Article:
AIM: To compare colonoscopy quality with nitrous oxide gas (Entonox®) against intravenous conscious sedation using midazolam plus opioid.
METHODS: A retrospective analysis was performed on a prospectively held database of 18608 colonoscopies carried out in Lothian health board hospitals between July 2013 and January 2016. The quality of colonoscopies performed with Entonox was compared to intravenous conscious sedation (abbreviated in this article as IVM). Furthermore, the quality of colonoscopies performed with an unmedicated group was compared to IVM. The study used the following key markers of colonoscopy quality: (1) patient comfort scores; (2) caecal intubation rates (CIRs); and (3) polyp detection rates (PDRs). We used binary logistic regression to model the data.
RESULTS: There was no difference in the rate of moderate-to-extreme discomfort between the Entonox and IVM groups (17.9% vs 18.8%; OR = 1.06, 95%CI: 0.95-1.18, P = 0.27). Patients in the unmedicated group were less likely to experience moderate-to-extreme discomfort than those in the IVM group (11.4% vs 18.8%; OR = 0.71, 95%CI: 0.60-0.83, P < 0.001). There was no difference in caecal intubation between the Entonox and IVM groups (94.4% vs 93.7%; OR = 1.08, 95%CI: 0.92-1.28, P = 0.34). There was no difference in caecal intubation between the unmedicated and IVM groups (94.2% vs 93.7%; OR = 0.98, 95%CI: 0.79-1.22, P = 0.87). Polyp detection in the Entonox group was not different from IVM group (35.0% vs 33.1%; OR = 1.01, 95%CI: 0.93-1.10, P = 0.79). Polyp detection in the unmedicated group was not significantly different from the IVM group (37.4% vs 33.1%; OR = 0.97, 95%CI: 0.87-1.08, P = 0.60).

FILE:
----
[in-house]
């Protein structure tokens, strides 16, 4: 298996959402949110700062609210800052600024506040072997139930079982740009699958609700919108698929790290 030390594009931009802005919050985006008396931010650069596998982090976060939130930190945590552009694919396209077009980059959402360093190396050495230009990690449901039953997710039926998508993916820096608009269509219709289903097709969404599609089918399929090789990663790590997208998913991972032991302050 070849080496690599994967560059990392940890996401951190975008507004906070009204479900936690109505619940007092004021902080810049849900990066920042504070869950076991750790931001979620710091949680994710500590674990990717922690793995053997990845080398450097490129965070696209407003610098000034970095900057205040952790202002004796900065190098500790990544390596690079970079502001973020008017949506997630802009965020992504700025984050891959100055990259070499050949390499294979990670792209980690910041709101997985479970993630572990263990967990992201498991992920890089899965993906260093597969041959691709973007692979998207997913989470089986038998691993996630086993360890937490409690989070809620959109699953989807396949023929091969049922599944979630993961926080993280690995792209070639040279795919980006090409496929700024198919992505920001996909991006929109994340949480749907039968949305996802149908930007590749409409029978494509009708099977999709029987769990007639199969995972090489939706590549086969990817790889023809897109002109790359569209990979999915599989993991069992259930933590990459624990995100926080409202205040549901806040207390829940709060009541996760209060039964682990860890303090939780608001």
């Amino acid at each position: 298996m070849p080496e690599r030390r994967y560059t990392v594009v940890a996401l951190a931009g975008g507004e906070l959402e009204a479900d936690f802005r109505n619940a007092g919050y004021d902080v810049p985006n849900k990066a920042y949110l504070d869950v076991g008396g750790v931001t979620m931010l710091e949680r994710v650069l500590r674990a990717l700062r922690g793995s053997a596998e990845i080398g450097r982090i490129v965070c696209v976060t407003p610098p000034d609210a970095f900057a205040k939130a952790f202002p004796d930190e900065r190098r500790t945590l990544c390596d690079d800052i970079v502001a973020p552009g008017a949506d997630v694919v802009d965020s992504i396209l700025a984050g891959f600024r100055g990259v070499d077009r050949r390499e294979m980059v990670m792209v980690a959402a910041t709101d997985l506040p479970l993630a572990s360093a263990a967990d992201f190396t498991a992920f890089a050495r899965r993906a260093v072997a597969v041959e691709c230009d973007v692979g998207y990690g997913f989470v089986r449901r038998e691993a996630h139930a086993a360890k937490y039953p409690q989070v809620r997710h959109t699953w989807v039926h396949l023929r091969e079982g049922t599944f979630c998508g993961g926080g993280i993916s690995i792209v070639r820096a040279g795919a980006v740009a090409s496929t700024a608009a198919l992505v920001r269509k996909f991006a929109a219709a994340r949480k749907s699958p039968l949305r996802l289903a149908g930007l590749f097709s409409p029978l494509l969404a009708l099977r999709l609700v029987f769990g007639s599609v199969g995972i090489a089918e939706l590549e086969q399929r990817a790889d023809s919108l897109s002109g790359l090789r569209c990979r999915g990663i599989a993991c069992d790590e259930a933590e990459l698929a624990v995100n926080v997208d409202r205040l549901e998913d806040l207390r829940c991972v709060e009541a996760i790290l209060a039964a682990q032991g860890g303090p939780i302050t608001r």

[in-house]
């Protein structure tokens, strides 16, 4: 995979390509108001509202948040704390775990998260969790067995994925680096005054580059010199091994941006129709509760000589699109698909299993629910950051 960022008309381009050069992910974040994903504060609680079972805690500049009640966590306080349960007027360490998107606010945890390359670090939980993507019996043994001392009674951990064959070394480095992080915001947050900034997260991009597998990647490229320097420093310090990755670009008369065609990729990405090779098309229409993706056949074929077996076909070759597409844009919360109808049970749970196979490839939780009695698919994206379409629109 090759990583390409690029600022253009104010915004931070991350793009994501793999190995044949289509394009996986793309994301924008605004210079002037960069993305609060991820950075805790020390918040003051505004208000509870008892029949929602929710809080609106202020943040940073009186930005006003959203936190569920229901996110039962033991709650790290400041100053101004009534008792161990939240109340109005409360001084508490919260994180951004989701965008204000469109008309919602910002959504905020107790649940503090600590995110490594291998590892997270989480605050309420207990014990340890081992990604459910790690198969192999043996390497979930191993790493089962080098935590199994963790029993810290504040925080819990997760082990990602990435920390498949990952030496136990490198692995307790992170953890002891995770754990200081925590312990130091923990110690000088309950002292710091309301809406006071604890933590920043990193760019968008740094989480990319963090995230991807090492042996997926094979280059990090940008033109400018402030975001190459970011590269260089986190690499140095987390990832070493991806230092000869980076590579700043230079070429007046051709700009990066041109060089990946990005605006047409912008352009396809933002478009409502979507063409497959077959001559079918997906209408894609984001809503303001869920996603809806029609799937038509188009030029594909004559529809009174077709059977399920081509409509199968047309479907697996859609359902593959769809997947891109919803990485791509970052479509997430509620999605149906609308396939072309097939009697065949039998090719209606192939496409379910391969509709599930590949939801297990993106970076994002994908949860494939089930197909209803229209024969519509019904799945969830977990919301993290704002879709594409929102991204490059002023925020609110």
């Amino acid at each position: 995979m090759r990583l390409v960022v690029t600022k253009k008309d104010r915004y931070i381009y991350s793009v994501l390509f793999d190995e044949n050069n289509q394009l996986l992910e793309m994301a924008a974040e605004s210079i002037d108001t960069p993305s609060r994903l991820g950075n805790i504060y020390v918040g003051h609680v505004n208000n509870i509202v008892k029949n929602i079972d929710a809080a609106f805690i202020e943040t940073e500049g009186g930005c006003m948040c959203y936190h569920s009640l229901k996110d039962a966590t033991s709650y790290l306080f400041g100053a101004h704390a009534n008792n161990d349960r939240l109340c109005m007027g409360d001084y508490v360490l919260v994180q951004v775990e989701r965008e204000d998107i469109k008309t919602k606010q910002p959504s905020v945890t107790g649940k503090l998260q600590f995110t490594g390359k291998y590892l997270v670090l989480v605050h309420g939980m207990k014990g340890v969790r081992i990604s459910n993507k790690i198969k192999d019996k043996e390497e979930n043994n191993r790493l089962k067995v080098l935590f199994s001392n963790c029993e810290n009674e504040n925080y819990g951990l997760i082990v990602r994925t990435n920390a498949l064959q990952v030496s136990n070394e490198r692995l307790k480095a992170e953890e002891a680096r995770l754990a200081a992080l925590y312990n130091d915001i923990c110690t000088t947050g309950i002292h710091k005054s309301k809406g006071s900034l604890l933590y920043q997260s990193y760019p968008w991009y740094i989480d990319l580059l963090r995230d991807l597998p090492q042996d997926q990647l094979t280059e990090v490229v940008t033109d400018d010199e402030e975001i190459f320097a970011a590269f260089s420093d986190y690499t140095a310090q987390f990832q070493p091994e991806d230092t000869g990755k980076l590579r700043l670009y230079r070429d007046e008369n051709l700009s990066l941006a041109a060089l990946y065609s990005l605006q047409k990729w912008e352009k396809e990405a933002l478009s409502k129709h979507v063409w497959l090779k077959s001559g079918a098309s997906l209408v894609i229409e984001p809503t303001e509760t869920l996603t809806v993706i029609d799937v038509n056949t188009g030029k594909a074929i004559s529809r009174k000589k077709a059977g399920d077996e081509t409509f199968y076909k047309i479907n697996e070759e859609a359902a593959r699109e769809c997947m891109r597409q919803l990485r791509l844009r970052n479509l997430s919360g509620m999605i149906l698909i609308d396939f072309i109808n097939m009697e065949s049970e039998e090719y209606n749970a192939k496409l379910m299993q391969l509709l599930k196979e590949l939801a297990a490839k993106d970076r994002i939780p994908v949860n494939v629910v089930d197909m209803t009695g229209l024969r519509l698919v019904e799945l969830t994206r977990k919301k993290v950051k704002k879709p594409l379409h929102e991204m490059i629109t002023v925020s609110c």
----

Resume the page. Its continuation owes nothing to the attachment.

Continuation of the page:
CONCLUSION: The use of Entonox was not associated with lower colonoscopy quality when compared to intravenous conscious sedation using midazolam plus opioid.
- Journal Article